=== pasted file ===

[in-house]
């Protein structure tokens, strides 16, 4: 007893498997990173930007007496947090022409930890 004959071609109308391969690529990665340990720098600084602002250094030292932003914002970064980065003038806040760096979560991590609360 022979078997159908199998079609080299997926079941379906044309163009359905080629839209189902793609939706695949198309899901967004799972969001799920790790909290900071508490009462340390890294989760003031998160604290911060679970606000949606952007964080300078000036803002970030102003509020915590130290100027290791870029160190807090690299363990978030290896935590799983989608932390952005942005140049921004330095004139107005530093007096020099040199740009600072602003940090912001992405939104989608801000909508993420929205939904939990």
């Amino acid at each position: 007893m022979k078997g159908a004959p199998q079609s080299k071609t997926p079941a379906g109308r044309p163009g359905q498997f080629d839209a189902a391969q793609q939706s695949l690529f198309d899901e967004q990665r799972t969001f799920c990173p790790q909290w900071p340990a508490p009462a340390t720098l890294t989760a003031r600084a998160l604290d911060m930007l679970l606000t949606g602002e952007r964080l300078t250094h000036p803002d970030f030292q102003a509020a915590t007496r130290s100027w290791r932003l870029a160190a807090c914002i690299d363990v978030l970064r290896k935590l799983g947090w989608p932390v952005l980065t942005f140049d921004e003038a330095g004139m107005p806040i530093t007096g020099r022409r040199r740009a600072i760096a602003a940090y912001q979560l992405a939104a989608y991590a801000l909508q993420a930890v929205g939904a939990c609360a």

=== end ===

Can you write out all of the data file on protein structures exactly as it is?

[in-house]
């Protein structure tokens, strides 16, 4: 007893498997990173930007007496947090022409930890 004959071609109308391969690529990665340990720098600084602002250094030292932003914002970064980065003038806040760096979560991590609360 022979078997159908199998079609080299997926079941379906044309163009359905080629839209189902793609939706695949198309899901967004799972969001799920790790909290900071508490009462340390890294989760003031998160604290911060679970606000949606952007964080300078000036803002970030102003509020915590130290100027290791870029160190807090690299363990978030290896935590799983989608932390952005942005140049921004330095004139107005530093007096020099040199740009600072602003940090912001992405939104989608801000909508993420929205939904939990």
């Amino acid at each position: 007893m022979k078997g159908a004959p199998q079609s080299k071609t997926p079941a379906g109308r044309p163009g359905q498997f080629d839209a189902a391969q793609q939706s695949l690529f198309d899901e967004q990665r799972t969001f799920c990173p790790q909290w900071p340990a508490p009462a340390t720098l890294t989760a003031r600084a998160l604290d911060m930007l679970l606000t949606g602002e952007r964080l300078t250094h000036p803002d970030f030292q102003a509020a915590t007496r130290s100027w290791r932003l870029a160190a807090c914002i690299d363990v978030l970064r290896k935590l799983g947090w989608p932390v952005l980065t942005f140049d921004e003038a330095g004139m107005p806040i530093t007096g020099r022409r040199r740009a600072i760096a602003a940090y912001q979560l992405a939104a989608y991590a801000l909508q993420a930890v929205g939904a939990c609360a």